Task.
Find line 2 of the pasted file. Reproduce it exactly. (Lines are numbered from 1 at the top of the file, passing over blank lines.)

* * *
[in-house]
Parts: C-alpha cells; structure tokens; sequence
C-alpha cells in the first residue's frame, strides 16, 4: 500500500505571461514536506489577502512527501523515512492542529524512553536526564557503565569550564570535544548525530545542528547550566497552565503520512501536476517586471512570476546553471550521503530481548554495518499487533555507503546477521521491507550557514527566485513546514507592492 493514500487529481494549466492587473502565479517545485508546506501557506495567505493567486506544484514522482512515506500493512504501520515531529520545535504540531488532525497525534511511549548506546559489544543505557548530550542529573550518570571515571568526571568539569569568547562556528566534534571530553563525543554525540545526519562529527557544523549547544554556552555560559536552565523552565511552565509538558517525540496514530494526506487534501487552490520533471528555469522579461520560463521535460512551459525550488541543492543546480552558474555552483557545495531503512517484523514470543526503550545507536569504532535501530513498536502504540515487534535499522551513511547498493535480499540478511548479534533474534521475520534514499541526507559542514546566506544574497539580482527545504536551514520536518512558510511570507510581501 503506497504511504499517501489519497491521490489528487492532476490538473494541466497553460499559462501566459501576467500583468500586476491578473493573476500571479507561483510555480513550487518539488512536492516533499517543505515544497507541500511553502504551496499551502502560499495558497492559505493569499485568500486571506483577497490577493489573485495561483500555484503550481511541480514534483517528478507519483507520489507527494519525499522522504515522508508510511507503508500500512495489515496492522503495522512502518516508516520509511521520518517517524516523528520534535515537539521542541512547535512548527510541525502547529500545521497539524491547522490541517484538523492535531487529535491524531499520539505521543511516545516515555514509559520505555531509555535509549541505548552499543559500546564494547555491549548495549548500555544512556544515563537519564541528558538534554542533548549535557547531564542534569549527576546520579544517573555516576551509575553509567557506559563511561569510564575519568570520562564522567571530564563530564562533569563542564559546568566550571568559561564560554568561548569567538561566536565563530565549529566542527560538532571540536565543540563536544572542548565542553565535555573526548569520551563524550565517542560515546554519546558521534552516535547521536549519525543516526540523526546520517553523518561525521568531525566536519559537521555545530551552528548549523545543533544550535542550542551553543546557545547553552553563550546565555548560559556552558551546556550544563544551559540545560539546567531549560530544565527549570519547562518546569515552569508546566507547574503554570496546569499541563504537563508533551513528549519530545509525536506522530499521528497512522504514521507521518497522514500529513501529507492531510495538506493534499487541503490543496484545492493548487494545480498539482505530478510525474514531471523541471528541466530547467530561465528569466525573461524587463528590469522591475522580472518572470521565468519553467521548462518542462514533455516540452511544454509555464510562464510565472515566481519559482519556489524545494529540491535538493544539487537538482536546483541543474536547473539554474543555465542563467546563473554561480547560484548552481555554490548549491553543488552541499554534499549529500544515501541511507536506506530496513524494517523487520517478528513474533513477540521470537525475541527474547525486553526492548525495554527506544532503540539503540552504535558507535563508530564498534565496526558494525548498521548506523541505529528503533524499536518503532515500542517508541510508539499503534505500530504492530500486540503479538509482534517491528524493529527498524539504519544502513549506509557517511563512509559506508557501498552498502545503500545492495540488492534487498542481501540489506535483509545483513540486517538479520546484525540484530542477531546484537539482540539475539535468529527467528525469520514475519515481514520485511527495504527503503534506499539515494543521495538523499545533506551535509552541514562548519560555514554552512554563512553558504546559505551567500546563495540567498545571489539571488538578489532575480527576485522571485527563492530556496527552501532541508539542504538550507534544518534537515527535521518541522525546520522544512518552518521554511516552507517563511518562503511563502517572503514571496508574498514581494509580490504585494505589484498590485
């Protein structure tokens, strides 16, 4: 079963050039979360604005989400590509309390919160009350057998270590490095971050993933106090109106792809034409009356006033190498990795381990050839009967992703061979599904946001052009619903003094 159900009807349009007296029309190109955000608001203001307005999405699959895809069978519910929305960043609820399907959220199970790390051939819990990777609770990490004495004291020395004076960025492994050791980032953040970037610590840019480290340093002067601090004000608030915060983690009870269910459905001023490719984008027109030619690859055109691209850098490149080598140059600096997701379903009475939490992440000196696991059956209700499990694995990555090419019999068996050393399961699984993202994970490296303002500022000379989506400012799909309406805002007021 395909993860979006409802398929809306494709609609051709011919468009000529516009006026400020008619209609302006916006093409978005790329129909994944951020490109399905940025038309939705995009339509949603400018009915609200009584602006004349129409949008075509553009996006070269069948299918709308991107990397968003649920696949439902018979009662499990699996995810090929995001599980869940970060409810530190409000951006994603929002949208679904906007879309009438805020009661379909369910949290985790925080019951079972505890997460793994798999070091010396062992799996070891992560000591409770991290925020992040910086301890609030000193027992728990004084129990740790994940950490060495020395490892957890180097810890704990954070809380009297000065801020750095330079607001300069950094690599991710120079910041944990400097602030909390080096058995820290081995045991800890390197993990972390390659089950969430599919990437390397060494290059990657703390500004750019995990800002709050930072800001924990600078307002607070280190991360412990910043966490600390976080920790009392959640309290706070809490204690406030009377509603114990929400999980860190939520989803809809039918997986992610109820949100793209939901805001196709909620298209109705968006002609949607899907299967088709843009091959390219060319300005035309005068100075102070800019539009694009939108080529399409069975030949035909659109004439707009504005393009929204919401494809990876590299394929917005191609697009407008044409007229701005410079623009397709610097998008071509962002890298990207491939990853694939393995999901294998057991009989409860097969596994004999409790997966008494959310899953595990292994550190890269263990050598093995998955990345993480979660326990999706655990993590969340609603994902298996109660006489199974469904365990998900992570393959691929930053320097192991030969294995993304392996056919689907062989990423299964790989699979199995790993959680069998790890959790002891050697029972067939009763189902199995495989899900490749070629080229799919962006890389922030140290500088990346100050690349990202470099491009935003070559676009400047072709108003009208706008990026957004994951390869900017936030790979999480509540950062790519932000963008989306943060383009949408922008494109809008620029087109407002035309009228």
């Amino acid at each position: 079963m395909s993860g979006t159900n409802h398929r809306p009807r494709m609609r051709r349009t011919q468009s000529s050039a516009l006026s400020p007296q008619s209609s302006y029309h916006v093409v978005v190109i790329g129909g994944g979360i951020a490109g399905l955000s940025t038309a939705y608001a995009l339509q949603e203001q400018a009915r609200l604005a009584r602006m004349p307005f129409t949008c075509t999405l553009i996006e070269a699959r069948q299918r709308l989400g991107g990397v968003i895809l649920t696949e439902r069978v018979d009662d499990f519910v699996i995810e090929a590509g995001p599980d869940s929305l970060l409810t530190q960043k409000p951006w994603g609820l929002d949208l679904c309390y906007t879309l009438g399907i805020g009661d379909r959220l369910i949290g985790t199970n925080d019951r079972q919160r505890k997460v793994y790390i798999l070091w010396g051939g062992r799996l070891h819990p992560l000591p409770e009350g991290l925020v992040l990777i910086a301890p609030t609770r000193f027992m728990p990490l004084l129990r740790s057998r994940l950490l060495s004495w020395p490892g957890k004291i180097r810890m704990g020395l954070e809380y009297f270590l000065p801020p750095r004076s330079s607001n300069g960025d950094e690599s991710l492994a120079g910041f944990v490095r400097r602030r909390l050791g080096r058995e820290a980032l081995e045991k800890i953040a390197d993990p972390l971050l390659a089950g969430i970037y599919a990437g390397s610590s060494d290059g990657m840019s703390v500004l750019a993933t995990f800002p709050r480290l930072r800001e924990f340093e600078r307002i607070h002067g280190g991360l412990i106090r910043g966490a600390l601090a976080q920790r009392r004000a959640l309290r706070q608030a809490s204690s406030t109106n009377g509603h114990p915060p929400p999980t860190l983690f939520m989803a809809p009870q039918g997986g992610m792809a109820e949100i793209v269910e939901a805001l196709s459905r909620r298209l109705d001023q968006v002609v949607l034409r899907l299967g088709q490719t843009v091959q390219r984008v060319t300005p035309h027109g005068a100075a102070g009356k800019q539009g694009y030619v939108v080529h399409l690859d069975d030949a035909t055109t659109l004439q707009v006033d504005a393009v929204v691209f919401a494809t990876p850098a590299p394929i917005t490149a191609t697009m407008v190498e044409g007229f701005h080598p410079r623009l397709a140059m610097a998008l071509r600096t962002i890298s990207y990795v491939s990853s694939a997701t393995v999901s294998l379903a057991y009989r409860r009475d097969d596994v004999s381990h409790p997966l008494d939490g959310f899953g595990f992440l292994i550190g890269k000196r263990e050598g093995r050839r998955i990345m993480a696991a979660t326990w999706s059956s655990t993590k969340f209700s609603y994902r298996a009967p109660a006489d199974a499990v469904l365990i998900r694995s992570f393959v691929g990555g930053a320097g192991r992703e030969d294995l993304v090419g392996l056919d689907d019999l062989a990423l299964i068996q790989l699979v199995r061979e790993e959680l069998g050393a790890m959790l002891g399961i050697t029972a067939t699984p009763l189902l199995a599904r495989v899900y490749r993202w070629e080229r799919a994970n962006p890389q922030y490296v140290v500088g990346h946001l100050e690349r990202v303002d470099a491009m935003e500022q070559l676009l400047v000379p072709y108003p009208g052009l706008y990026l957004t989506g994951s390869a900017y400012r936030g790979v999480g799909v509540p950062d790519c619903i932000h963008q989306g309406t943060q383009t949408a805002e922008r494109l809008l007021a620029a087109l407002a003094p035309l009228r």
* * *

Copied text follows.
Parts: C-alpha cells; structure tokens; sequence